Maria Sebralla, adoptive mother of six, shares about staying encouraged despite the unknowns that may come with special needs adoption.
I knew I had met “The One” for me when my boyfriend said, “Children…Yes! I would love a dozen!” As a young married couple, we planned for many children. After years of marriage and no children, we realized God had another plan for us. Adoption! We found Holt and started our adoption journeys. Our first was a referral of a baby girl. Our second through the fifth were all waiting children — each child having a different challenge or the possibility of one. Our sixth child, however, had significant special needs.
We were traveling back from a weekend with family when she popped into my mind. I had seen her pictures over the years and read her profile. She couldn’t still need a family after all these years, I thought, but I had to check… and there she was! She was 9 years old now. I read over her profile again, which included premature birth, impaired vision due to prematurity, cerebral palsy, clubfoot and little education at a school for the blind. She was pulling at my heartstrings.
My husband and I looked at each one of this child’s challenges and discussed our comfort level and how we believed we could support her. When we initially looked at her profile, when she was 5, we were concerned with the challenges she presented. Now, four years later, we were seasoned parents of five children, some of whom had or were facing different issues. Through our experience with special needs adoption and our children’s growing independence, we were comfortable moving forward with a plan.
We identified many great resources. One of the most valuable and one we used with all of our adoptions was the international adoption center at Cincinnati Children’s Hospital. It was the springboard from which we identified additional resources for each of our children, and we stress the importance of having an international adoption medical center as your prime resource. From the beginning, they will help you decide whether to move forward with adopting a child referred to you by fully evaluating all of the information you have received — helping you make the right decision for you, your family and the child. Support is provided before, during and well after your adoption.
After consulting with Cincinnati Children’s Hospital about adopting Georgeanna, we felt confident they could help us address all of Georgeanna’s issues associated with her cerebral palsy. Her legal blindness from the premature retinopathy would most likely be addressed with glasses, adaptive equipment, surgery for her turned-in eye, and the strong resources in the ophthalmology department at Children’s Hospital, CEI (Cincinnati Eye Institute) and the Cincinnati Association for the Blind and Low Vision.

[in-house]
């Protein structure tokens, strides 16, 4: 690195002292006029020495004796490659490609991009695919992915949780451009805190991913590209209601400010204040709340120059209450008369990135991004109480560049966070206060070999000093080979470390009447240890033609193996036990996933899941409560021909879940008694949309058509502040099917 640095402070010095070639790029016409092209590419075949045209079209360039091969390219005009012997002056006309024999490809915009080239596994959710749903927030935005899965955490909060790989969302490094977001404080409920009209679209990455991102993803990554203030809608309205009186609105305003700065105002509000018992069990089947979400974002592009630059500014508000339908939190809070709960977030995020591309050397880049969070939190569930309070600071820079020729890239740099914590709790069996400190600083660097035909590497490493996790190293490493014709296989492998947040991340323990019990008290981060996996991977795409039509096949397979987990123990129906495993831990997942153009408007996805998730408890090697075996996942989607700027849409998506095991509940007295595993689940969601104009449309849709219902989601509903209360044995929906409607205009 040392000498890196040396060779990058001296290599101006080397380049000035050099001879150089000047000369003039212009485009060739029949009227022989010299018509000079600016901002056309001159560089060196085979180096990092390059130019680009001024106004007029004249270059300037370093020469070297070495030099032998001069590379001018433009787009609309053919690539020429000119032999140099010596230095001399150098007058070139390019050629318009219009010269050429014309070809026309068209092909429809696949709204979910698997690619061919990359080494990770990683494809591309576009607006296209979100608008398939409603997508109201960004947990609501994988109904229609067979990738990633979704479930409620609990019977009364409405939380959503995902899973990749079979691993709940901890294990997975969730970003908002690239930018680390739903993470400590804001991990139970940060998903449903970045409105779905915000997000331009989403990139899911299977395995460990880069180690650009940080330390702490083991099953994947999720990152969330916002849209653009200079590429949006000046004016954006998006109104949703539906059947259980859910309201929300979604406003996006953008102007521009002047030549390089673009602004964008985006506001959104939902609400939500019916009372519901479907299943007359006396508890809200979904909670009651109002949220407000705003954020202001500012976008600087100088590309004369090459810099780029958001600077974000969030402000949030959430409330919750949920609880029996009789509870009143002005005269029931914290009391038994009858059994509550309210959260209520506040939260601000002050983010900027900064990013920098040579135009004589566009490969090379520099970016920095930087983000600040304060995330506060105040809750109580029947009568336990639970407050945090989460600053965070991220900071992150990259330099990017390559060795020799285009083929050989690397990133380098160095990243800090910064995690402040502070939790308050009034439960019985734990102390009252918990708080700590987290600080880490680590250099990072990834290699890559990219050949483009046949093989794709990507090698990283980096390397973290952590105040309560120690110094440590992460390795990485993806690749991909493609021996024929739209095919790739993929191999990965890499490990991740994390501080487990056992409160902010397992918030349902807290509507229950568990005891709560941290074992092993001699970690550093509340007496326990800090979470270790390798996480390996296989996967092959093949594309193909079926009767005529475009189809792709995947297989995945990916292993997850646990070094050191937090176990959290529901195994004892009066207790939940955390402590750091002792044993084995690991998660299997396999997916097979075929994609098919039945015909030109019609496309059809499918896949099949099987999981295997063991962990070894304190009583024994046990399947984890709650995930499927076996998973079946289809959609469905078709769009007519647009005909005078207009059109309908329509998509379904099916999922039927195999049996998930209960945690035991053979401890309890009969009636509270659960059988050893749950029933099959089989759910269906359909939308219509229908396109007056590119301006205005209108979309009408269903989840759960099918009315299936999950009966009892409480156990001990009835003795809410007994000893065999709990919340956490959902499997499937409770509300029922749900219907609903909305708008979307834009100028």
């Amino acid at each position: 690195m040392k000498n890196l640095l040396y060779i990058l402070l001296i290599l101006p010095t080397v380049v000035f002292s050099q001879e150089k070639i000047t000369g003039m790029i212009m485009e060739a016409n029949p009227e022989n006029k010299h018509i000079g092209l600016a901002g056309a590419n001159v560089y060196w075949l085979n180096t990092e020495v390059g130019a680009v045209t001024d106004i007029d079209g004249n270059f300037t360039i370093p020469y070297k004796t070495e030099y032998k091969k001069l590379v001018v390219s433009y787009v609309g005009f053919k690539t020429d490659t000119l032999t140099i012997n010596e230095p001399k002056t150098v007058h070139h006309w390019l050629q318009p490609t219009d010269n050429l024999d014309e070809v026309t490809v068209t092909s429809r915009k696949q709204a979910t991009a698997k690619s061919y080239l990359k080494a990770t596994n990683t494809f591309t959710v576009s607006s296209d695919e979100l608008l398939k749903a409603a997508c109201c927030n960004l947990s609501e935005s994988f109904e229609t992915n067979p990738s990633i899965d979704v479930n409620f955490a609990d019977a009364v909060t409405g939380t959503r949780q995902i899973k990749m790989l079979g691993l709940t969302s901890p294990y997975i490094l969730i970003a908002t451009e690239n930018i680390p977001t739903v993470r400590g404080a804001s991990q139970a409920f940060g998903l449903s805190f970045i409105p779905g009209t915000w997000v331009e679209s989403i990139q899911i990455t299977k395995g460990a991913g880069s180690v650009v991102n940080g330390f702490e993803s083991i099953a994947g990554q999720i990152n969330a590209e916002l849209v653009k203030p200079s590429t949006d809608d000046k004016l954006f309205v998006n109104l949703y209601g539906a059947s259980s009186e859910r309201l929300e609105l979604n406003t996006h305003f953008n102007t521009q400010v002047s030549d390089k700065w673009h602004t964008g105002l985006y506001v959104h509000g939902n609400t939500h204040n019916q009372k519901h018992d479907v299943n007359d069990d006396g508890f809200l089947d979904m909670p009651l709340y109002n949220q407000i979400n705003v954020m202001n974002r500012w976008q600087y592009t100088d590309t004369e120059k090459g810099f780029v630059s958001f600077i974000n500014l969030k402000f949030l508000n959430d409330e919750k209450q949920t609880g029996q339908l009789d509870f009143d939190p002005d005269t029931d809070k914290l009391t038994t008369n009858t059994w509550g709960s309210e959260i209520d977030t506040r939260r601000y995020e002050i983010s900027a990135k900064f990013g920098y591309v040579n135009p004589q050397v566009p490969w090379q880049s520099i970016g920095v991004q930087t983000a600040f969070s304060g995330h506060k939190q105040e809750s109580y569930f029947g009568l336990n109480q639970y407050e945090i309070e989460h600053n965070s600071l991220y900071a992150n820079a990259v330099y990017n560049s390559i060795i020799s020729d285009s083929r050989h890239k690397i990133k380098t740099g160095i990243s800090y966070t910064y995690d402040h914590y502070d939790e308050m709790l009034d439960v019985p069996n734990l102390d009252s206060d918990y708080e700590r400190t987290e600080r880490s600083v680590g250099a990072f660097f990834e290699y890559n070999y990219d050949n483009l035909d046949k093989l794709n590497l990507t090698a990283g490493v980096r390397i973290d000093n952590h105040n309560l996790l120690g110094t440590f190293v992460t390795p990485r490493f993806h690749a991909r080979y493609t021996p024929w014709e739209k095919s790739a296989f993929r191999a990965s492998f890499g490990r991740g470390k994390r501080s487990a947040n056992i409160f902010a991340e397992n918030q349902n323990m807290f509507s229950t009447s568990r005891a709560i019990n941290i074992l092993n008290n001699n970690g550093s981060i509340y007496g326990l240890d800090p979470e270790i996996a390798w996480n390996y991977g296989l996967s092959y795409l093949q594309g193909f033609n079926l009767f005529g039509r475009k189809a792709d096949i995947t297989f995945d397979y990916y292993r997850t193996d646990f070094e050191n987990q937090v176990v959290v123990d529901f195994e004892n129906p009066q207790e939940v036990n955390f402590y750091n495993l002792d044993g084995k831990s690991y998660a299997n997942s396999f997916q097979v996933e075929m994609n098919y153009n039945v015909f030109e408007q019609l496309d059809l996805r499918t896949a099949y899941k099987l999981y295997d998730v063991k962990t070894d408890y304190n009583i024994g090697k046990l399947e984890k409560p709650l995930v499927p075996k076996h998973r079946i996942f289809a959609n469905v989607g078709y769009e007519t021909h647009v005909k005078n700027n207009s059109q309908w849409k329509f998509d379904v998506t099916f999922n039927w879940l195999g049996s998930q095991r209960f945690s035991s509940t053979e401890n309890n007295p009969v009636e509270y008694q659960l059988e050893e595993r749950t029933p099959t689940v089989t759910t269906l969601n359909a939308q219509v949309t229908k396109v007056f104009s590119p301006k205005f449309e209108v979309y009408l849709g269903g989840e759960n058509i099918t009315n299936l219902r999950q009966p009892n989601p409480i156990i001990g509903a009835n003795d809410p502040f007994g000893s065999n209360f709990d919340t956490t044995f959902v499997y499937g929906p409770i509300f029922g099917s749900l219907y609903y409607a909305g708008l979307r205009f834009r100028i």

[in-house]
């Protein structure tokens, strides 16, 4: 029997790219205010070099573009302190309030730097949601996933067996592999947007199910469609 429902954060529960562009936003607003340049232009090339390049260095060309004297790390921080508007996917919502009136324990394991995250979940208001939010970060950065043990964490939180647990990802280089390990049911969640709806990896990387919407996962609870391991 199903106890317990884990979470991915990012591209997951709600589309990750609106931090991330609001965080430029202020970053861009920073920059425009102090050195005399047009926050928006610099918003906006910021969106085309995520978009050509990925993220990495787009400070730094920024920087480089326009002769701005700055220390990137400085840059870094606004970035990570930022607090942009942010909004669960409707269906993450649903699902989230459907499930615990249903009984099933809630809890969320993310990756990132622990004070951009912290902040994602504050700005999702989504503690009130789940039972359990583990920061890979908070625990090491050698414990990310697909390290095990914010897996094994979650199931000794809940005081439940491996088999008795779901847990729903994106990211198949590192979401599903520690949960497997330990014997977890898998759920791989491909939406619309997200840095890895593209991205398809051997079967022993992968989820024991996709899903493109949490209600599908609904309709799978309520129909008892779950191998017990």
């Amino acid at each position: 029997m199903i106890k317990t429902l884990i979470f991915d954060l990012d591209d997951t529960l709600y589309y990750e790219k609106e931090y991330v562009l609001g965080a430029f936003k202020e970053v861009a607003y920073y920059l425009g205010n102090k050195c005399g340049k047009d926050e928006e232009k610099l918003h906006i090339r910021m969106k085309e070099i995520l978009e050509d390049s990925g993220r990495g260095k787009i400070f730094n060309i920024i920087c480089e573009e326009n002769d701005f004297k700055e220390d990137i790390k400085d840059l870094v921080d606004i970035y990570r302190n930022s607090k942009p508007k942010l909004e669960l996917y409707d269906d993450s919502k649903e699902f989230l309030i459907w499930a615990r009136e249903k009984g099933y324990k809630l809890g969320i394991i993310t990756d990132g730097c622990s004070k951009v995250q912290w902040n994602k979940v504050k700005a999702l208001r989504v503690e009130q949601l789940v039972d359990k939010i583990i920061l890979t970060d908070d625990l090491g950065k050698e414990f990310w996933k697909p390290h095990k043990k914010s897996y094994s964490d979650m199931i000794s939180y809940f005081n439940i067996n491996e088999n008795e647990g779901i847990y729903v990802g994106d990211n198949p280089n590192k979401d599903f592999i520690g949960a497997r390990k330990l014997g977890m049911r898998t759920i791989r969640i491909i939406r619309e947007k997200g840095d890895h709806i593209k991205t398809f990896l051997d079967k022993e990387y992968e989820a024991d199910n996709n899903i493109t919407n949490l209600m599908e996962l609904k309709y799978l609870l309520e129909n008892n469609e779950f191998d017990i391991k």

When a Holt social worker asked Georgeanna how she felt about having a family, she liked the idea but expressed concern about leaving her grandfather, who had placed her in the orphanage when she was 3 due to his poor health and inability to continue caring for her. He would go to the orphanage to visit and bring her favorite treats.
“I want a family but how could I leave Patoom [grandfather in Thai]?” Georgeanna asked. Her social worker assured her that Patoom wants her to have an adoptive family and that all would be fine.
Georgeanna’s grandfather passed away six months before we arrived in Thailand to meet our daughter and complete our adoption. She dearly remembers her last visit with Patoom, the special lunch he brought her with her favorite, Pepsi cola, and how he talked to her about getting a good education. He said he would try and come back to see her again soon, but that would not be. Her Holt social worker instead visited her and explained to Georgeanna that her grandfather would not be able to see her again in this life, but had passed on to the next.
She would later tell me, “I know he loved me. He would always tell me he loved me.” I remember being so frustrated that the adoption was taking longer than it should and that things were constantly delayed. Looking back, I truly believe everything happened the way it was supposed to.
Georgeanna had time to grieve and process her loss and had the peace of mind she needed to leave Thailand knowing she wasn’t leaving her grandfather behind.
We united with Georgeanna in August at 11 years old. She knew no English so we depended solely on a translation app we would speak into. Our other children were getting ready to go back to school, but we were planning on having her stay home a while to focus on bonding. Most kids would have been thrilled with that, but she was not. We were working on English, visiting many doctors and professionals, and spending time getting accustomed to one another. After a couple weeks home, she came to me, teary-eyed, and said, “May I please go to school?”